To the Editor.—
Wrinkles are the most common sign of aging. Wrinkles also form in some congenital or acquired skin disorders.1-3 In general, wrinkles are bilateral and symmetrical, but one case of unilateral wrinkles has been described.4 The dermal connective tissue, particularly elastic tissue, has been suggested to play an important role in the formation of wrinkles. There have been few studies on wrinkles, and the word wrinkle is strangely absent from the indexes of medical literature.The purpose of this letter is to indicate that there are two types of wrinkles in aged persons, depending on the clinical and histologic findings.
Subjects and Methods.—
Wrinkles of six aged persons (four men and two women aged 67 to 82 years) were investigated. The subjects had many deep wrinkles symmetrically on the face and neck, most of which did not disappear by stretching transversely to the direction of the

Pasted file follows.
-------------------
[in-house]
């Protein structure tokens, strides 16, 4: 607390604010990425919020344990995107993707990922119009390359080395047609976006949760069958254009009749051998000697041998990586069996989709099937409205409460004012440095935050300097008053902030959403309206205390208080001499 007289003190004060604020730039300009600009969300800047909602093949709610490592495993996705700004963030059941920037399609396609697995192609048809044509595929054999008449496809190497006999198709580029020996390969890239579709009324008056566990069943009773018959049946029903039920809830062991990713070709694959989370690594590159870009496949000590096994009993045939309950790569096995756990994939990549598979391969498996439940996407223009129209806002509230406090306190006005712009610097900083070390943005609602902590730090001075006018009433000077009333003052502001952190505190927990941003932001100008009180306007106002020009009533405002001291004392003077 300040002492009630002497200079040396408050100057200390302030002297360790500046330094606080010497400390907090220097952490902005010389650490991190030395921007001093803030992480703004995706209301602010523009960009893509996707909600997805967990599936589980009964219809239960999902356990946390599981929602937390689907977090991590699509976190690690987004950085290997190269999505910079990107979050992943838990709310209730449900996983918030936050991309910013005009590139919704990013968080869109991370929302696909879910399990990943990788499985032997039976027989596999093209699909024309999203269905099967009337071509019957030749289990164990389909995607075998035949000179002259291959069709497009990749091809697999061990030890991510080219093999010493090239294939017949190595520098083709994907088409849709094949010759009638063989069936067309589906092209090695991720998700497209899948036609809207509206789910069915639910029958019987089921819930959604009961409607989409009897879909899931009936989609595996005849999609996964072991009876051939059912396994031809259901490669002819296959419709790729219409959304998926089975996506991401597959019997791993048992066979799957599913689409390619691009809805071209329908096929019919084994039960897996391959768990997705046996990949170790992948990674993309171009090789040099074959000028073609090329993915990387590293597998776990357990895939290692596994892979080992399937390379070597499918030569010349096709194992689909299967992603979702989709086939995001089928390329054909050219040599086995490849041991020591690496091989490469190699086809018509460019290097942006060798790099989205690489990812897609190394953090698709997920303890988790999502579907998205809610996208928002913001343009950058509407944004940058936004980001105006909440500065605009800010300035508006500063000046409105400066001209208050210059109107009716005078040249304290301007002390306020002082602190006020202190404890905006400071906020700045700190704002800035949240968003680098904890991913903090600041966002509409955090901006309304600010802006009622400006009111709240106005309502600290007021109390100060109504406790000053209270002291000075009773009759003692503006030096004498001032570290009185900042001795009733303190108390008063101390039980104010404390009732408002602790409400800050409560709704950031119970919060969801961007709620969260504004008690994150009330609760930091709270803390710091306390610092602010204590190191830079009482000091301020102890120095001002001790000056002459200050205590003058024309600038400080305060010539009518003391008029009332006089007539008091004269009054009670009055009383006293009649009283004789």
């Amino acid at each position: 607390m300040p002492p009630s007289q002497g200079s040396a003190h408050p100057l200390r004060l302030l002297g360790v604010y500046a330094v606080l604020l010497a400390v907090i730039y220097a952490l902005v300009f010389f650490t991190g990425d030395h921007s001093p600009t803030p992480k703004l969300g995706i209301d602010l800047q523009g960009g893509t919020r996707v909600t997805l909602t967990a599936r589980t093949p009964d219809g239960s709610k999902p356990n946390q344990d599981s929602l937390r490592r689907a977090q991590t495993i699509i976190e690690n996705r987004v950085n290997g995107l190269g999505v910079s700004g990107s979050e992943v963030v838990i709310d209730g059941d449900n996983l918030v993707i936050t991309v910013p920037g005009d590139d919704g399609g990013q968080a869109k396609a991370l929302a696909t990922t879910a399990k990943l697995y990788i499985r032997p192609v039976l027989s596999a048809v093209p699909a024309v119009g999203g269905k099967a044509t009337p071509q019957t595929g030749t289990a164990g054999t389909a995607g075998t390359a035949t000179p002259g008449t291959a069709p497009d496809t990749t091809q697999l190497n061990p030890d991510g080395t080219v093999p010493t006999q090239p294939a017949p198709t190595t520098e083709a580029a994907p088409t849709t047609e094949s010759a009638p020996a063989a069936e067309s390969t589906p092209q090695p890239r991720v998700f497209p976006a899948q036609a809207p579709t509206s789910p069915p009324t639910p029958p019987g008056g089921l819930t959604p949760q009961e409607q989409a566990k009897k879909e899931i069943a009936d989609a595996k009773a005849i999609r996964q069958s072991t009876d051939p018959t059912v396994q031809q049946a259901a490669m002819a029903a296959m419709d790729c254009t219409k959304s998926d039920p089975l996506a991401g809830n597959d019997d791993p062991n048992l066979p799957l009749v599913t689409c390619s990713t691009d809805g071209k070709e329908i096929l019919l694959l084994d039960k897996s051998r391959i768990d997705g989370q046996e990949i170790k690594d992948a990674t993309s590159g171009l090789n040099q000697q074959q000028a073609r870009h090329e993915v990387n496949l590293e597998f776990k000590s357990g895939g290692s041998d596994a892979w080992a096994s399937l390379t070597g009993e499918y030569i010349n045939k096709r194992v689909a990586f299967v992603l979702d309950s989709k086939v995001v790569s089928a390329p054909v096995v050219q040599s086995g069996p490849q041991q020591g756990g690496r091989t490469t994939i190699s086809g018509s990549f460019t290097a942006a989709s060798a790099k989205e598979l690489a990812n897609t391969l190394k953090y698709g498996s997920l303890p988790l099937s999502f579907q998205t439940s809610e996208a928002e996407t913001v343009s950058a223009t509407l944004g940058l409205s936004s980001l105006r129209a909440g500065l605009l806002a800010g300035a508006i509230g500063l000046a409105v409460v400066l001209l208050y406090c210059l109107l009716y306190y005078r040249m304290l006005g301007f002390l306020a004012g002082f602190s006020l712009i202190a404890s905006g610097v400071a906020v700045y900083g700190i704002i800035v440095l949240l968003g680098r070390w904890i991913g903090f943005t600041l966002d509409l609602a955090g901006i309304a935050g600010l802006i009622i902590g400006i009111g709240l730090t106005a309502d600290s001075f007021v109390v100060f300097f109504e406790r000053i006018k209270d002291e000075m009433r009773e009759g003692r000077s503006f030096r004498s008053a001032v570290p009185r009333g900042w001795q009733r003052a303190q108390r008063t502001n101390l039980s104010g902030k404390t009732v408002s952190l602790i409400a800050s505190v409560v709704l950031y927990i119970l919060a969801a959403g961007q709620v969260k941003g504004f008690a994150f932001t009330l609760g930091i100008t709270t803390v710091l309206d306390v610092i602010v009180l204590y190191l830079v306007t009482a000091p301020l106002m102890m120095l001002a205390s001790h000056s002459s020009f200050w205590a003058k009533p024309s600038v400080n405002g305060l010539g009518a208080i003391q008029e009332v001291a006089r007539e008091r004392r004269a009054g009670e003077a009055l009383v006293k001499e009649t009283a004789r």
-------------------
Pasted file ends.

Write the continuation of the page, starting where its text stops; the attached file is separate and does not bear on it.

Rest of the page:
Tsuji T, Yorifuji T, Hayashi Y, Hamada T. Two Types of Wrinkles in Aged Persons. Arch Dermatol. 1986;122(1):22–23. doi:10.1001/archderm.1986.01660130024017
Coronavirus Resource Center
Customize your JAMA Network experience by selecting one or more topics from the list below.
Create a personal account or sign in to: